As the labyrinth winds on the viewer is required to reflect on the role of the artist in a young nation’s search for identity. The ‘body’ image had now become a symbol of a life-style; one of health and endless opportunity from the beach to bush. Works such as Daphne Mayo’s bronze and marble bust, A Young Australian, (1930) and Max Dupain’s iconic gelatine and silver photograph Sunbaker, (1938, printed c.1975) reflect this growing sense of national character. In the collaborative advertising photomontage Australia, (c.1937), by Douglas Annand and Max Dupain, a young woman features. Clad in her bathing suit and smiling broadly she runs towards the viewer, the sky meeting the sea in the background. A land of endless sun, sand and opportunity.

The visual arts not only help define an era but can act as social commentator. They reflect the 1930s as a time of inconsistencies; the White Australia Policy and assimilation rubbing shoulders with the growing interest in indigenous art. Albert Namatjira’s work Central Mount Wedge from MacDonnell Ranges, (1937), is an example of his hugely popular, western styled water colour paintings. Traditional indigenous iconography however was also emerging as an important influence in the works of non-indigenous artists such as Margaret Preston and Frances Derham who incorporated traditional design elements in their art-making with the aim of producing something uniquely Australian.

By exhibition end, utopian and dystopian collide through the social realist images of Danila Vassilief and Yosl Bergner. The poor and dispossessed hit hard by the Great Depression and rapid change became the focus of their image making. Art had now become a political tool. In City Lane, (1940), oil on composition board and Metho drinker, (1938), pencil over brown ink wash, Bergner reflects the harsh reality of urbanised life. Danila Vassilieff’s Street scene with graffiti, oil on plywood, (1938) however is suggestive of urban change as the decade draws to a close. While horse and buggy move out of the picture frame to the right, the viewer’s eye is drawn to the boy and dog standing before a heavily graffitied background, symbolising perhaps the cusp of a new era. The move from one world to another.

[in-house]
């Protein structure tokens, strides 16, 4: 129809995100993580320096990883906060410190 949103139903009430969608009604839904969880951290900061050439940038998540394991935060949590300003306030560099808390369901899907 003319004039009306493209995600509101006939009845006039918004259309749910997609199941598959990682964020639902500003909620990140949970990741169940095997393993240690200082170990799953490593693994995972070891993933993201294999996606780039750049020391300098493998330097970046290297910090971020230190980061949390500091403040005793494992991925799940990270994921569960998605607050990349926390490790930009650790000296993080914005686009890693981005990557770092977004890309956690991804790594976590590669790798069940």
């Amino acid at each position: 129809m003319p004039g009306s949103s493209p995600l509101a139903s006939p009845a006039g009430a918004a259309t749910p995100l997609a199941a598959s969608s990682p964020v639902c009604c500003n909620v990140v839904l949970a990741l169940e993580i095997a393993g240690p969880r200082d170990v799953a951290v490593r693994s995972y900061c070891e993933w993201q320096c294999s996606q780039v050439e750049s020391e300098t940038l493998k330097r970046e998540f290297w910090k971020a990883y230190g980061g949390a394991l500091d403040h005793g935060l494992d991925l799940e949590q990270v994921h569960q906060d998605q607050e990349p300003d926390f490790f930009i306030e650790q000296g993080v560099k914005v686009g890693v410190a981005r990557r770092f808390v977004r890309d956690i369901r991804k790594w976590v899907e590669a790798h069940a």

An ambitious and finely curated exhibition which includes interpretive panels, kids text and display boxes to provide greater contextual understanding for some art works.

 

Rating: 4 stars out of 5

Brave New World: Australia 1930s
NGV Australia, Federation Square
14 July - 15 October 2017
Open 10am-5pm daily – e
ntry fees apply

What the stars mean?
  • Five stars: Exceptional, unforgettable, a must see
  • Four and a half stars: Excellent, definitely worth seeing
  • Four stars: Accomplished and engrossing but not the best of its kind
  • Three and a half stars: Good, clever, well made, but not brilliant
  • Three stars: Solid, enjoyable, but unremarkable or flawed
  • Two and half stars: Neither good nor bad, just adequate
  • Two stars: Not without its moments, but ultimately unsuccessful
  • One star: Awful, to be avoided
  • Zero stars: Genuinely dreadful, bad on every level

About the author

Mem Capp is a Melbourne artist and writer.